Whether pebble wrestling or summit seeking, having all the gear you need is essential to a day well spent climbing. There’s nothing worse than getting to the crag and realizing that you forgot that one piece of essential gear!
To ease your mind and help you focus on your climbs, we’ve come up with a comprehensive checklist of all the gear you’ll need for each discipline. From bouldering to trad, we’ll cover each climbing type’s essentials, making you feel confident you have what you need.
Bouldering is the climbing discipline of high-stress moves and low-stress gear! For many, this is a great way to get outside without worrying about gathering a multitude of equipment. Read on for the essentials.
Climbing shoes are the most basic gear needed by climbers of every discipline. Coming in a variety of materials, shapes, and features, there are all-around climbing shoes for beginners to special shoes designed just for bouldering.
An aggressive shoe with a downturned shape is preferred to pull and grab on small or overhung holds while bouldering.
Climbing shoes should not be worn off the rock. This prevents deterioration and damage and, most importantly, saves you from terrible foot pain. Although you can get to some climbing areas with any old shoe, others will be best suited for a climbing approach shoe.
An approach shoe is a tennis shoe and climbing shoe hybrid. The soles are made with climbing shoe rubber, and they often have a loop for carabiner attachment. Approach shoes allow for secure scrambling with sticky rubber, can be carried up climbs and worn on descents, and provide comfort for approach hikes and crafting.
The most specific piece of gear to bouldering is a crash pad. A crash pad is a folding pad for you to fall, hangout, and sometimes nap on!
Frequently made with carrying and synching straps, climbers often don’t need an additional daypack, as food, water, and layers can be stored in the folded pad.
A crash pad is one of the major purchases for bouldering, so it can be helpful to start off with a budget-friendly pad such as the Metolius Session II.
Climbing Chalk & Chalk Bag
Whether it’s hot and humid or you’re a bit nervous, sweaty hands can make climbing feel nearly impossible. From the gym to the crag, you don’t want to forget chalk.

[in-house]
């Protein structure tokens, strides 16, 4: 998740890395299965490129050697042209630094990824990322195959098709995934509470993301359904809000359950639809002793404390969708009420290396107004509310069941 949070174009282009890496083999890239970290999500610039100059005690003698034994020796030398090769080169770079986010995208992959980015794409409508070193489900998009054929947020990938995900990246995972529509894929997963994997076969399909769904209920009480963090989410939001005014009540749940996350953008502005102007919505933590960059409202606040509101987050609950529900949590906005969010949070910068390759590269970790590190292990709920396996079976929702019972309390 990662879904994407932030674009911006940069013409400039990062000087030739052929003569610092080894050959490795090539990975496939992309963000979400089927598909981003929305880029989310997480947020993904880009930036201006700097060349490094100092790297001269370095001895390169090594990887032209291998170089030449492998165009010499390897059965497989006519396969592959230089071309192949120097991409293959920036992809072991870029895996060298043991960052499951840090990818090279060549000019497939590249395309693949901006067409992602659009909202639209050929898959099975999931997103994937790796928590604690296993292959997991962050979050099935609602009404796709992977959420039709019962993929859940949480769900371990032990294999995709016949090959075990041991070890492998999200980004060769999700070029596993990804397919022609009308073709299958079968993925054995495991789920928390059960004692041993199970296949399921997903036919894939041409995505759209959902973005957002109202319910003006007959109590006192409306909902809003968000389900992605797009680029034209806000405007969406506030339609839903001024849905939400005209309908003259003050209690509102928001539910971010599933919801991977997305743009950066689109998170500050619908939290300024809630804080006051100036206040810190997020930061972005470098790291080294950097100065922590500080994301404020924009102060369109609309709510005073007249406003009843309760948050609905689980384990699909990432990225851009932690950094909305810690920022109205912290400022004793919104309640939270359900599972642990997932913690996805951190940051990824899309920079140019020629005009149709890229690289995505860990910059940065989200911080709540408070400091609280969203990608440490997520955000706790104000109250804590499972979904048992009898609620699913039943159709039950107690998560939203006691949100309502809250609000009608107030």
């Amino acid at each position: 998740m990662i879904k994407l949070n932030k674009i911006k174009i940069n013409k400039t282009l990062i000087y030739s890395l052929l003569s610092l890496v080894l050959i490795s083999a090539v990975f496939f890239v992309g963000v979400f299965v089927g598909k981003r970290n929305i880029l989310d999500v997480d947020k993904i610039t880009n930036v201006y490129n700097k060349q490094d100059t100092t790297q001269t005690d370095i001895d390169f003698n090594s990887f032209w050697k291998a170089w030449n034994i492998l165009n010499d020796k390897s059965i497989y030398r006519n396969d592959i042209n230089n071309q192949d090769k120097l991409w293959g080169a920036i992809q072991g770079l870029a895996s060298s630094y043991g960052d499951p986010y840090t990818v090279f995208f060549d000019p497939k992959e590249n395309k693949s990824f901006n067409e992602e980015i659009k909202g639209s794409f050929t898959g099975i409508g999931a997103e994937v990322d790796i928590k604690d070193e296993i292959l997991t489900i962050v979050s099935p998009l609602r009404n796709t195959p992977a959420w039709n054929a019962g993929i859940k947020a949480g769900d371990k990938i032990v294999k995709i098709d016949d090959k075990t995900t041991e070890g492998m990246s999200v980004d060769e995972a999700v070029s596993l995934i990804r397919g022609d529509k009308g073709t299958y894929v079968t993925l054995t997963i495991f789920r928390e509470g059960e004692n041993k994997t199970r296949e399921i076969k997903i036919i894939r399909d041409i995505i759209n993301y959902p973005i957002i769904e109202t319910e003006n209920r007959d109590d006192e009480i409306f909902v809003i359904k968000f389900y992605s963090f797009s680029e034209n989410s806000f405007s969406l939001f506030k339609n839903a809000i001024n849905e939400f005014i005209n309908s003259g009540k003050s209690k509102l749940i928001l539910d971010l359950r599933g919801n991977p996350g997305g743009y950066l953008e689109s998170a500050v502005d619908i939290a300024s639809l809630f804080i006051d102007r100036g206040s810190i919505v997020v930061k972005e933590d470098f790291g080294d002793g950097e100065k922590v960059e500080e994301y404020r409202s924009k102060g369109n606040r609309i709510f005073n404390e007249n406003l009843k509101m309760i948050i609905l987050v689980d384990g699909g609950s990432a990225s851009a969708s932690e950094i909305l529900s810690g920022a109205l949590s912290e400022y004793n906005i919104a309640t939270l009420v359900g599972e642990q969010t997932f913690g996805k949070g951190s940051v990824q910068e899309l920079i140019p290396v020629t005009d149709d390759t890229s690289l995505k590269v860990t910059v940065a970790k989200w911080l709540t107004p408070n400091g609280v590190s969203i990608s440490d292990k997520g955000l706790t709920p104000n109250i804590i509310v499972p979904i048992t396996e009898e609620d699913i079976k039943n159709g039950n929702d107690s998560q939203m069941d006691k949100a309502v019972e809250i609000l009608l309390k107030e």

There are many types of chalk and chalk bags. Most boulderers use a large bucket-style chalk bag kept on the ground. Liquid chalk is a less messy alternative and is used in bouldering and single-pitch climbing as well.
Some chalk bags come with an extra loop to store a climbing brush. This brush is used to remove excess chalk or grease on hard boulder or sport climbs. Without it, heavily used holds on routes can become slippery and hard to grab.
Sport climbing is the next step up in gear use. You will still need climbing shoes, chalk, and a chalk bag (a smaller pouch version to attach to your harness), but you’ll now move from crash pads to ropes! This climbing style involves more gear and adds the need for a climbing partner, along with a bit more knowledge of systems, knots, and communication.
One of the primary gear items needed in sport and trad climbing is a climbing harness. This item allows you to attach to the rope, hang your gear, and belay up your friends.
Another piece of essential gear for roped climbing is a belay device. This device allows the belayer to catch the climber, feed rope, and lower the climber safely. The most simple tool is called an ATC. It uses friction as a way to hold the climber’s load when they weight the rope. This device relies on the belayer to properly hold and manage the rope.
Many climbers are now using assisted-braking devices. These devices also rely on the belayer’s rope and device management but offer more efficient rope handling and backup safety features.
It’s hard to choose the best assisted-braking belay device, as there are so many. I personally use a Petzl GRIGRI (a popular option for many climbers) for lead and toprope belaying on sport routes. I then use an ATC in guide mode for toprope belaying someone from above on a multipitch route.
Although it’s commonplace to see photos of people without, many experienced climbers will tell you tales of that time they were glad they wore a helmet.
Helmets are used for both the belayer and climber in sport and trad climbing. As a person who’s had a concussion or two, I can say that the dorky look outweighs the recovery from hitting your head via a bad accident, rockfall, or a climber dropping their gear.
If you’re climbing indoors (like at a gym), you can skip the helmet, as there are no loose rocks that have the potential to fall on you. Everywhere else, though, you should wear one.
Any form of climbing aside from bouldering requires a rope. Many gyms provide ropes, but it’s up to you to ensure you have what you need outside. Climbing ropes come in varying lengths and diameters. When sport and trad climbing, you will need a dynamic — not static — rope to ensure a safe and comfortable fall.